Epidemiology of Pervasive Developmental Disorders

Department of Psychiatry, Montreal Children's Hospital of the McGill University Health Centre, Montreal, Quebec, Canada.
Pediatric Research (Impact Factor: 2.31). 03/2009; 65(6):591-8. DOI: 10.1203/PDR.0b013e31819e7203
Source: PubMed


This article reviews the results of 43 studies published since 1966 that provided estimates for the prevalence of pervasive developmental disorders (PDDs), including autistic disorder, Asperger disorder, PDD not otherwise specified, and childhood disintegrative disorder. The prevalence of autistic disorder has increased in recent surveys and current estimates of prevalence are around 20/10,000, whereas the prevalence for PDD not otherwise specified is around 30/10,000 in recent surveys. Prevalence of Asperger disorder is much lower than that for autistic disorder and childhood disintegrative disorder is a very rare disorder with a prevalence of about 2/100,000. Combined all together, recent studies that have examined the whole spectrum of PDDs have consistently provided estimates in the 60-70/10,000 range, making PDD one of the most frequent childhood neurodevelopmental disorders. The meaning of the increase in prevalence in recent decades is reviewed. There is evidence that the broadening of the concept, the expansion of diagnostic criteria, the development of services, and improved awareness of the condition have played a major role in explaining this increase, although it cannot be ruled out that other factors might have also contributed to that trend.

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Available from: Eric Fombonne, Apr 01, 2015
    • "On the other hand, in a sample of 75 children with ASD drawn from the Special Needs and Autism Project (SNAP) cohort, Charman et al. (2011) reported a slightly higher prevalence of ID in ASD (55%) (Charman et al., 2011). Moreover, findings related to the occurrence of ID in autism consistently report that females with ASD have lower average cognitive ability than males, and the male to female ratio in ASD is highest when ID is not present (Fombonne, 2009; Nicholas et al., 2008; Bryson, Bradley, Thompson, & Wainwright, 2008). Finally, studies on the prevalence rates of comorbid ID in ASD in Italy are still lacking. "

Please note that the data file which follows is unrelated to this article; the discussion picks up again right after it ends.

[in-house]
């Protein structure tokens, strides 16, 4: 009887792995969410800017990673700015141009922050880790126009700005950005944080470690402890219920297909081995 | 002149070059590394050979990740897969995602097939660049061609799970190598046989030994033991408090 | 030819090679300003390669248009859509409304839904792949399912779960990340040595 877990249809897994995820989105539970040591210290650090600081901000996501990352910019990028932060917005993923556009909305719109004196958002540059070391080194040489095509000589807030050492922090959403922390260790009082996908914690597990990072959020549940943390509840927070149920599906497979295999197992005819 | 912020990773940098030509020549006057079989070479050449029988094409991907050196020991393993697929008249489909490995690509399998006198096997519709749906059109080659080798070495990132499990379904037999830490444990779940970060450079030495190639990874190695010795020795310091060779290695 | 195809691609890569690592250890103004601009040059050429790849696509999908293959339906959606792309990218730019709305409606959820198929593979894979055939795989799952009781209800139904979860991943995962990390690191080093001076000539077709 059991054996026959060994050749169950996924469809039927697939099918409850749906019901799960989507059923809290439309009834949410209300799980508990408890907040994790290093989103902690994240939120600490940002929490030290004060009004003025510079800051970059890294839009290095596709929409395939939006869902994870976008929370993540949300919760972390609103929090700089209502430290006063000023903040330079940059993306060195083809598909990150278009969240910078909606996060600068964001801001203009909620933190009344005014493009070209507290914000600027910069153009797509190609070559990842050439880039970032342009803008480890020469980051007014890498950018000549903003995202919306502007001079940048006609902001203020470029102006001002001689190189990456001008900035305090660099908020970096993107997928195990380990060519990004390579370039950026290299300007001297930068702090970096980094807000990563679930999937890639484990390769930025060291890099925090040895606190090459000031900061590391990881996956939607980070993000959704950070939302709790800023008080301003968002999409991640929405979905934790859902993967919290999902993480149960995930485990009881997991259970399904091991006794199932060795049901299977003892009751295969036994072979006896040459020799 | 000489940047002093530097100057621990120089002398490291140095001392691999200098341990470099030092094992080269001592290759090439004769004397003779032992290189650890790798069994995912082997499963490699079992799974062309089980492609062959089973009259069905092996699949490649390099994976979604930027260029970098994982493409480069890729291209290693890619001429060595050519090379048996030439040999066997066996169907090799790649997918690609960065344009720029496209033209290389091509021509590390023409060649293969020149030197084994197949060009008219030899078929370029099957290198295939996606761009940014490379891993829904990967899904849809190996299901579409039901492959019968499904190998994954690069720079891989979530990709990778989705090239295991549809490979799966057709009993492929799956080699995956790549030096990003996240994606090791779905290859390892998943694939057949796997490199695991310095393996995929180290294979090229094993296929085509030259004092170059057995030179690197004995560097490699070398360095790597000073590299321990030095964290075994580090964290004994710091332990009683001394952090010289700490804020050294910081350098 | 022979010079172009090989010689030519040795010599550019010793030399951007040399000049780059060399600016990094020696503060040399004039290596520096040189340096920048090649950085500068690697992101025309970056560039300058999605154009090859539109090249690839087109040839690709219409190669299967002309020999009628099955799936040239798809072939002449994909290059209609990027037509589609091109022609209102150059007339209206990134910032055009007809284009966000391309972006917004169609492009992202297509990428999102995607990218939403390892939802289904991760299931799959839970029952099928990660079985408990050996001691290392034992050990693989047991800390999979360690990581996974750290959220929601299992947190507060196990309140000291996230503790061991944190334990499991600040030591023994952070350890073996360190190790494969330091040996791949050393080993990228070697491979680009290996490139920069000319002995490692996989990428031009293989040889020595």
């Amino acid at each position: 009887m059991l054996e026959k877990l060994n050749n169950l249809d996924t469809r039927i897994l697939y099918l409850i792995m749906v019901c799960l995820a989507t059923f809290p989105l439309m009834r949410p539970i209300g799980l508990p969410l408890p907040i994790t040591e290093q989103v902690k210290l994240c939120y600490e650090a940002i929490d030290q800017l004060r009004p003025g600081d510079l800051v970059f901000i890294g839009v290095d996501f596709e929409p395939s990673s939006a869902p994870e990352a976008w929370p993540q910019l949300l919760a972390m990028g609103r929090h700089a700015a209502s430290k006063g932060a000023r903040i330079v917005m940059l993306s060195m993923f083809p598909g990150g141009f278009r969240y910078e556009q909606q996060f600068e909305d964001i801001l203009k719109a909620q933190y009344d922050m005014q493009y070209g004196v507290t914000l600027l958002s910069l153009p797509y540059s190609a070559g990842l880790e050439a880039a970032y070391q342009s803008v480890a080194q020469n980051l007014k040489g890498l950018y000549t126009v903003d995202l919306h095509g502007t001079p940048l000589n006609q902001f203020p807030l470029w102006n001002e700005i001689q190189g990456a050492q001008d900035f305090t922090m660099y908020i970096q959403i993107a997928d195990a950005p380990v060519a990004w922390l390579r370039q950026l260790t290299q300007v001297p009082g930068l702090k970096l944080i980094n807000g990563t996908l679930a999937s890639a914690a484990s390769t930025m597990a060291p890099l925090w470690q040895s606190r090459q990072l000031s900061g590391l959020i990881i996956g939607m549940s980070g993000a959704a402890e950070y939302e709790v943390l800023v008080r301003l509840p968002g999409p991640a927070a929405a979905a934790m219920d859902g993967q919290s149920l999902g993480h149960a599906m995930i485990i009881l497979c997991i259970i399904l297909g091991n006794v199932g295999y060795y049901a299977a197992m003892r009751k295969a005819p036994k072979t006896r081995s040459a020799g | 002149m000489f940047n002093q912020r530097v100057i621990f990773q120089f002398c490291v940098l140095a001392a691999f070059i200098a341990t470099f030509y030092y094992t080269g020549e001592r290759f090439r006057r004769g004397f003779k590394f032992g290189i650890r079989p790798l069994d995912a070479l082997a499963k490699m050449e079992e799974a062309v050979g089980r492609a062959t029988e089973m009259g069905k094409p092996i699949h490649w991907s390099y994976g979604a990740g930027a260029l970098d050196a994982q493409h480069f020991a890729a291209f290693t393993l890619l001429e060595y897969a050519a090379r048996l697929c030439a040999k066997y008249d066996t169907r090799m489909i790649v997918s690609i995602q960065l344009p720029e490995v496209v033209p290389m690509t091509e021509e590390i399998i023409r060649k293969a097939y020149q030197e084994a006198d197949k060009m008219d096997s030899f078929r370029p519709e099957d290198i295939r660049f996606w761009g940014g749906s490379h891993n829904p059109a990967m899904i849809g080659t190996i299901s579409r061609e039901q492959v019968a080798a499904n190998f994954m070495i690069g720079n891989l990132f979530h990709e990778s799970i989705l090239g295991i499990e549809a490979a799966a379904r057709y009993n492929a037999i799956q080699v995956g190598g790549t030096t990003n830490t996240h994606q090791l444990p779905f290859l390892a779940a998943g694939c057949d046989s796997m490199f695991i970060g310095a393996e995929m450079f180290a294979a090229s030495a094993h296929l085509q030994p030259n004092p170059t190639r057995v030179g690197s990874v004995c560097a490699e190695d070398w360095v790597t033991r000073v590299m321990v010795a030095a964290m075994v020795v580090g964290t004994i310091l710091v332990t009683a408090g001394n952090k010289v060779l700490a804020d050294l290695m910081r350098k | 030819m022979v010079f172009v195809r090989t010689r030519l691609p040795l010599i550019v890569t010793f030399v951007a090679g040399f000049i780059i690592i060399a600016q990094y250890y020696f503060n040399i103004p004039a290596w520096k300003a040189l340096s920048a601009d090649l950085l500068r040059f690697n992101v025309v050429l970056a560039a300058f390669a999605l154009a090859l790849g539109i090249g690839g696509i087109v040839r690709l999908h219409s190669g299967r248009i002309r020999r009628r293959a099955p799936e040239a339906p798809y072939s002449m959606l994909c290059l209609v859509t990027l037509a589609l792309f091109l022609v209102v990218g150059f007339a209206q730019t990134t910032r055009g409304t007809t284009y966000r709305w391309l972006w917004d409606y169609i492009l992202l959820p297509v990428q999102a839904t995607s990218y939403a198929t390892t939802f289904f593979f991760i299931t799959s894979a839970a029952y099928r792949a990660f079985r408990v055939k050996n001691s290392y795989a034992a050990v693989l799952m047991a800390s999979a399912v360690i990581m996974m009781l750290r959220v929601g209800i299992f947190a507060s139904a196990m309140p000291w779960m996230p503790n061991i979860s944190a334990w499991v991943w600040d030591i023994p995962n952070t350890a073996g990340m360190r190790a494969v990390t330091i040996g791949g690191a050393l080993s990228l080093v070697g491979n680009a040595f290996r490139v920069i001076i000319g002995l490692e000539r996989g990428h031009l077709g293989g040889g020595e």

No preview · Article · Jan 2016 · Research in developmental disabilities
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    • "ASD is a common condition with recent epidemiological studies in the United Kingdom Autism estimating prevalence at between 1% (Brugha et al., 2012) and 1.7% (Russell et al., 2014). Males are diagnosed approximately four times more often than females in childhood (Fombonne, 2005Fombonne, , 2009) although this ratio varies with IQ and is reportedly as low as 2:1 when ASD is comorbid with intellectual disability, and as high as 6–8:1 in high-functioning populations (Fombonne, 2005 ). The reason for the gender discrepancy is unclear. "
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    • "Clinical features usually have developmental markers of ASD emerging during the first 3 years of life. Prevalence estimates worldwide range from 0.07% to 1.8% [2] and 0.1% in Thailand [3] with a biased male-to-female ratio of 4.2 to 1 [2]. ASD "
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    ABSTRACT: Autism is a severe neurodevelopmental disorder. Many susceptible causative genes have been identified. Most of the previous reports showed the relationship between the Human Leukocyte Antigen (HLA) gene and etiology of autism. In order to identify HLA-B alleles associated with autism in Thai population, we compared the frequency of HLA-B allele in 364 autistic subjects with 952 normal subjects by using a two-stage sequence-specific oligonucleotide probe system (PCR-SSOP) method based on flow-cytometry technology. HLA- B ⁎ 13:02 ( P = 0.019 , OR = 2.229), HLA- B ⁎ 38:02 ( P = 0.049 , OR = 1.628), HLA- B ⁎ 44:03 ( P = 0.016 , OR = 1.645), and HLA- B ⁎ 56:01 ( P = 1.78 × 10 −4 , OR = 4.927) alleles were significantly increased in autistic subjects compared with normal subjects. Moreover, we found that the HLA- B ⁎ 18:02 ( P = 0.016 , OR = 0.375) and HLA- B ⁎ 46:12 ( P = 0.008 , OR = 0.147) alleles were negatively associated with autism when compared to normal controls. Both alleles might have a protective role in disease development. In addition, four HLA-B genotypes of autistic patients had statistically significant relationship with control groups, consisting of HLA- B ⁎ 3905 / ⁎ 5801 ( P = 0.032 , OR = 24.697), HLA- B ⁎ 2704 / ⁎ 5801 ( P = 0.022 , OR = 6.872), HLA- B ⁎ 3501 / ⁎ 4403 ( P = 0.021 , OR = 30.269), and HLA- B ⁎ 1801 / ⁎ 4402 (P = 0.017, OR = 13.757). This is the first report on HLA-B associated with Thai autism and may serve as a marker for genetic susceptibility to autism in Thai population.
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